Yilmaz TU, Yazihan N, Dalgic A, Kaya EE, Salman B, Kocak M, Akcil E. Role of ATP-dependent K channels in the effects of erythropoietin in renal ischaemia injury. Indian J Med Res [serial online] 2015 [cited 2021 Sep 25];141:807-15. Available from:

Renal ischaemia is a common cause of acute renal failure. Ischaemia/reperfusion (I/R) is an inevitable event in renal transplantations and surgical revascularizations of the renal artery. Renal dysfunction following I/R, the leading cause of delayed graft function and chronic allograft nephropathy in transplantation, is a frequent complication (15 to 22%) after aortic surgery [1] . Many mechanisms such as, hypoxia, apoptosis, inflammatory response, oxidative damage, loss of intercellular and cell-to-extracellular matrix interactions, and depletion of adenosine triphosphate (ATP), take part in the pathophysiology of renal ischaemia [2] . These are associated with increased mortality, morbidity, prolonged hospitalization, and sometimes organ failure [3] .

Several agents have been studied for the prevention of cellular injury, among those erythropoietin (EPO) is a haematopoietic cytokine and growth factor that stimulates erythropoiesis [4] . It has been shown that EPO has cytoprotective, anti-apoptotic, anti-inflammatory, and antioxidant functions under different stresses and pathological conditions [4],[5],[6] . Hypoxia is the major stimulus for the EPO synthesis. EPO induces a preconditioning-like effect and protects tissues against I/R injury [7] . The opening of ATP-dependent potassium (KATP) channels or calcium-activated potassium channels, nitric oxide synthesis, increased hypoxia inducible factor-1 alpha (HIF-1α) expressions, activation of Ras/MAPK (mitogen activated protein kinase), protein kinase C (PKC) and phosphoinositide-3-kinase/Akt pathways, and mTOR are the important mechanisms that are involved in EPO-induced cytoprotection [7],[8],[9],[10],[11],[12] . It has been shown in cardiac and renal ischaemic models that blockage of KATP channels can abolish the cytoprotective effects of EPO [4],[10] .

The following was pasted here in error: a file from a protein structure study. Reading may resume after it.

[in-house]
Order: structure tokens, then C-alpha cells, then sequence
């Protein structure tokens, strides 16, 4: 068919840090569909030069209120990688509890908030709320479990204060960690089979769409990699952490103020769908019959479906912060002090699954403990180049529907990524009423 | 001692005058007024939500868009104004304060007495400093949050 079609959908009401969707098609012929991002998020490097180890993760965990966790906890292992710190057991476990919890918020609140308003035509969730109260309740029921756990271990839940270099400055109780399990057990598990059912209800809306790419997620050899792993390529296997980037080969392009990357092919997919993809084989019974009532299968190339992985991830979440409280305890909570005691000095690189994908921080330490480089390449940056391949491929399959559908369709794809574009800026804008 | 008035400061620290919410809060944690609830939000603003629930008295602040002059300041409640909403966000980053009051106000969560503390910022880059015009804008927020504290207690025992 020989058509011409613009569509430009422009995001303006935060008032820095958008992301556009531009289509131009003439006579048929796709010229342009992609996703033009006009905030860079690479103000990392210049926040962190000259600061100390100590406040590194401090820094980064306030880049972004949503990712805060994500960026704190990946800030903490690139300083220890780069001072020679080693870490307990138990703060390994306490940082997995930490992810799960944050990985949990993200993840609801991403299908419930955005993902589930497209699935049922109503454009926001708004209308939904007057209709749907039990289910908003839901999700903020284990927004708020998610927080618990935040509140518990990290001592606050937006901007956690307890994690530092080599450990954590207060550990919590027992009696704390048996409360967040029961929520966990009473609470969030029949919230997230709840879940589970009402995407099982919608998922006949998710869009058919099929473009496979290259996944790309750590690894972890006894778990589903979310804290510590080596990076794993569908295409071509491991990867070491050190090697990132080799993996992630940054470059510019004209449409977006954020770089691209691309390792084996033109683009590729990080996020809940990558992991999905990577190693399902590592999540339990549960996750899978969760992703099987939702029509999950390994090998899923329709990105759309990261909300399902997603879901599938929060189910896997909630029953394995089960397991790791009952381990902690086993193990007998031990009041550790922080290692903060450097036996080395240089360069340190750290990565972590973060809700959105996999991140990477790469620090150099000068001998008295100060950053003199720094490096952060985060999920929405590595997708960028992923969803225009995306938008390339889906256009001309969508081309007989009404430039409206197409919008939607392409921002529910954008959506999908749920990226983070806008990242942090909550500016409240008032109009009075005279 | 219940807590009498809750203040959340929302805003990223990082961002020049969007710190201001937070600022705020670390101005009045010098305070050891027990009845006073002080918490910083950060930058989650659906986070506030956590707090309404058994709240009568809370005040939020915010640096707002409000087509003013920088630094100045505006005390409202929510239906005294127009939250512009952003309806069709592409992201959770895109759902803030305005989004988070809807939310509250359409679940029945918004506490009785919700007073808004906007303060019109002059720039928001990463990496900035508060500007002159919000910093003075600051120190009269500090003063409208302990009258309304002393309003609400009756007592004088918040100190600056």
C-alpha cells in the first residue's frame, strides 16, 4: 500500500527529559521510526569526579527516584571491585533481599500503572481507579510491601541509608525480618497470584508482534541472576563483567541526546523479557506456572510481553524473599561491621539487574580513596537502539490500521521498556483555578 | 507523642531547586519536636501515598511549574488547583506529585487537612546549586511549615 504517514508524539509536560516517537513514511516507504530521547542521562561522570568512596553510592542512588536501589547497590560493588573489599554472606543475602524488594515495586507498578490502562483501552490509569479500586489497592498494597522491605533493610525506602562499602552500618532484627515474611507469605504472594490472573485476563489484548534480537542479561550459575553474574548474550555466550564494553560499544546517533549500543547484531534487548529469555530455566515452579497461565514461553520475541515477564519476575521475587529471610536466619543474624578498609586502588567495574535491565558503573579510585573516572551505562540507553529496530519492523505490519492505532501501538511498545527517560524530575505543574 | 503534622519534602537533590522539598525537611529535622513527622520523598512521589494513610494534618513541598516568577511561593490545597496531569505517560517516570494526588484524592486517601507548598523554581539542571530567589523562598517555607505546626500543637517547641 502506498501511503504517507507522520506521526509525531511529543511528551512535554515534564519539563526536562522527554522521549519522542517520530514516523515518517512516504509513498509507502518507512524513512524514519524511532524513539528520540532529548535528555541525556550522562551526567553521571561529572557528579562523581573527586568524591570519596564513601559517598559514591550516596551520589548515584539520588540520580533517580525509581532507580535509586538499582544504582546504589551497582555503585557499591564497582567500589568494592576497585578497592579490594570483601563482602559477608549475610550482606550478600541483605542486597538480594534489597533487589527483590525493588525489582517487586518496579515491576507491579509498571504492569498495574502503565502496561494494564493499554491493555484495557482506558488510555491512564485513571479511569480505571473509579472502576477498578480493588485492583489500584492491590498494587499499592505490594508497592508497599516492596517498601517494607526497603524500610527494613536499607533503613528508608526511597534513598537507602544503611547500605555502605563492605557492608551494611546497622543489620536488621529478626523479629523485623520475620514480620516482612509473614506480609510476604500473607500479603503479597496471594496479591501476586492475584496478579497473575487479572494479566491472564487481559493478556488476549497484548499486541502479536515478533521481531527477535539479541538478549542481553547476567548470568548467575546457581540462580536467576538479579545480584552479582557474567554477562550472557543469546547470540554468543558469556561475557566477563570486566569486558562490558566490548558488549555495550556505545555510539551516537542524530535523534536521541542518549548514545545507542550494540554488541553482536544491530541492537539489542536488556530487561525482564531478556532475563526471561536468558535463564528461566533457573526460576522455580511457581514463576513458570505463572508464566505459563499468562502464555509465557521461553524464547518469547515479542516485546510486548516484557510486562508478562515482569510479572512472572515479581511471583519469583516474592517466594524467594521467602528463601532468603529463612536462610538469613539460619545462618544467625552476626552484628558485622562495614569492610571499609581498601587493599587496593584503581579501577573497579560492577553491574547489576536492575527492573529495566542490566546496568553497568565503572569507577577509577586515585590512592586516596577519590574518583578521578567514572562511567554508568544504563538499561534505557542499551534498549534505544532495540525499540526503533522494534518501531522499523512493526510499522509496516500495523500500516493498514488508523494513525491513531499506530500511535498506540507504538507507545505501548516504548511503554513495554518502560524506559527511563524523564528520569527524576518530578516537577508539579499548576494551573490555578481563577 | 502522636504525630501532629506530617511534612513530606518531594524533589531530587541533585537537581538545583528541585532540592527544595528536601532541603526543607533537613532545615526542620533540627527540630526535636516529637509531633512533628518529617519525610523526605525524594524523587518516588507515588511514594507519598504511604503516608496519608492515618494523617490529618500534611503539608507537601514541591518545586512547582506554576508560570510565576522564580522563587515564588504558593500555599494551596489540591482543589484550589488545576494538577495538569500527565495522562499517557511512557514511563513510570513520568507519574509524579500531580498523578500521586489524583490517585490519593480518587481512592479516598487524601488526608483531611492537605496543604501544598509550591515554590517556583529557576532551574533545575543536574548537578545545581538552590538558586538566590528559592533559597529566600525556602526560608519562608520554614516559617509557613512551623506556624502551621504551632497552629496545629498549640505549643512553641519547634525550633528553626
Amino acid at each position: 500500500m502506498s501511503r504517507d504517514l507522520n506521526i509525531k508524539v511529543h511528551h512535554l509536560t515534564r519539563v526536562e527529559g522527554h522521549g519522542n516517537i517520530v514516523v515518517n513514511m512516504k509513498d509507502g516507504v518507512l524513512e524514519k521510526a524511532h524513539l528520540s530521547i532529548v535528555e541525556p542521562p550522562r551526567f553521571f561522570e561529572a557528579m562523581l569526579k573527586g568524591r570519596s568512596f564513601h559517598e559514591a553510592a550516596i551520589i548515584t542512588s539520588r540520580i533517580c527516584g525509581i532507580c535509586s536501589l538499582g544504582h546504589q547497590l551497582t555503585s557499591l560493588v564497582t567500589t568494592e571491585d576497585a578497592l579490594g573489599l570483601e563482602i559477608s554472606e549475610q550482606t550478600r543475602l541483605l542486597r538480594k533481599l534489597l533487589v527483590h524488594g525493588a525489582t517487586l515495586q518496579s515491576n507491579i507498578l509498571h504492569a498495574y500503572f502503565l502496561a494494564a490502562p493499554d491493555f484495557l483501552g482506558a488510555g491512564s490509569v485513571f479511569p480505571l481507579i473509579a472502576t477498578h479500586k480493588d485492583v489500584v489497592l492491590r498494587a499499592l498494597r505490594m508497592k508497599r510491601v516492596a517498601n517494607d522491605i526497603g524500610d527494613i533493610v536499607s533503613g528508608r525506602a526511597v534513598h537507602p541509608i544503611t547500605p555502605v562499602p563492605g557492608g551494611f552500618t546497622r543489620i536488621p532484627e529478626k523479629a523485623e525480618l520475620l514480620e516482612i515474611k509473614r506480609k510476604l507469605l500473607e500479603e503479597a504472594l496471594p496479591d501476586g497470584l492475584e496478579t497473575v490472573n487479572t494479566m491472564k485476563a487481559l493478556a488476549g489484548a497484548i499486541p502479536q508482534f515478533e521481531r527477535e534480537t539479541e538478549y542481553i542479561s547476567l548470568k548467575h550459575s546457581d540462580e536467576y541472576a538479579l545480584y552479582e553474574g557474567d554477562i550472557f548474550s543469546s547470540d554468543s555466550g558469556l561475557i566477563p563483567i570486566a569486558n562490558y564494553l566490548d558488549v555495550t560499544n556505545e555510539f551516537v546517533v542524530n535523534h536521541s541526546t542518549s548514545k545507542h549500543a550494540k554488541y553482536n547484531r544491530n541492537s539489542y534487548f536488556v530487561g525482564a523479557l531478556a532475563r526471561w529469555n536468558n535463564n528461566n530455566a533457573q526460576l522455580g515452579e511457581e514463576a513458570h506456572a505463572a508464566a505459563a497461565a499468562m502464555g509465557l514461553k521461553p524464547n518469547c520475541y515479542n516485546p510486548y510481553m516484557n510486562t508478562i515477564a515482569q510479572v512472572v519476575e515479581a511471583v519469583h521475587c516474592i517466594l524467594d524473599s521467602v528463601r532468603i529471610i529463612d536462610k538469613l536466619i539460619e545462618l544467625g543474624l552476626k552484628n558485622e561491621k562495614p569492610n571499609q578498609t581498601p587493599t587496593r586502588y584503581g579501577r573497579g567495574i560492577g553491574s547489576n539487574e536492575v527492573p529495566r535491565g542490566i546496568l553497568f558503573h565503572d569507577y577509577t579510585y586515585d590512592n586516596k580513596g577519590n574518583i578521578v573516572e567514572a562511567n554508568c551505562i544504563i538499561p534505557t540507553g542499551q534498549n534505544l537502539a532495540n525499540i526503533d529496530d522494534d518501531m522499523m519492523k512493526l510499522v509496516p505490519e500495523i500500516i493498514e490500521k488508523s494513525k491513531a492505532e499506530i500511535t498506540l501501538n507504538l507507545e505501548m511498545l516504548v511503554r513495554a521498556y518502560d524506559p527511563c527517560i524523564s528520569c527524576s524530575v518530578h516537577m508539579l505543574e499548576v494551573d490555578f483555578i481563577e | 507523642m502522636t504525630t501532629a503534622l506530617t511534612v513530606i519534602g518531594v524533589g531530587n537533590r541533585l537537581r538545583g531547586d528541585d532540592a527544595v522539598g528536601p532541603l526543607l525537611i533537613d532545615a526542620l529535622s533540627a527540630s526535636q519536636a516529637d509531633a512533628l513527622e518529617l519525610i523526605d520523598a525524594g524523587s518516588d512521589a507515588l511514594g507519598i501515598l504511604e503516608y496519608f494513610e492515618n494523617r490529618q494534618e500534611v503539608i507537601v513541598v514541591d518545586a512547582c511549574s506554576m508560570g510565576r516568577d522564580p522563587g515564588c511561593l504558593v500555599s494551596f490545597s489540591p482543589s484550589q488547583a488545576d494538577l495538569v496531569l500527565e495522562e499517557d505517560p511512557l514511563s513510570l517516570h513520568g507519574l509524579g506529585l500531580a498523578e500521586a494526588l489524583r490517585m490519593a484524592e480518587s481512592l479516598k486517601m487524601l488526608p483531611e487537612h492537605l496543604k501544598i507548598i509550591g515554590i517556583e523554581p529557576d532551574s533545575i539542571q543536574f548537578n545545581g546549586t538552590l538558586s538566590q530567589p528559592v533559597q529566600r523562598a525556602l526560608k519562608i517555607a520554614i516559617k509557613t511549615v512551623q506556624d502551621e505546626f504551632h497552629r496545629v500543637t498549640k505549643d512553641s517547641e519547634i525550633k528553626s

KATP channels have important functions in the neuroendocrine system, pancreatic beta cells, smooth and skeletal muscles, heart, and kidneys, and have been shown to be important in the ischaemic preconditioning response. The focus has been shifted on the mitochondrial rather than the sarcolemmal KATP channel, due to its energy-modulating property. KATP channels are also present in the kidneys. Blockers of KATP channels, e.g.0 glibenclamide (Gli) and repaglinide, stimulate the release of insulin and increase susceptibility to ischaemic ύnjuries. On the other hand, openers of KATP channels, e.g. Diazoxide have important roles in cardioprotection and spinal ischaemia through the ischaemic preconditioning effect [13],[14] . Diazoxide has been shown to have both ischaemic preconditioning and postconditioning protective effects through predominantly KATP channels [13],[14],[15],[16] . In animal myocardial ischaemia/reperfusion models, activation of the mitochondrial KATP channels by their pharmacological openers has been shown to attenuate myocardial infarction and endothelial dysfunction. Conversely, blockage of the KATP channels aggravates myocardial necrosis and the no-reflow phenomenon after ischaemia/reperfusion [15],[16] .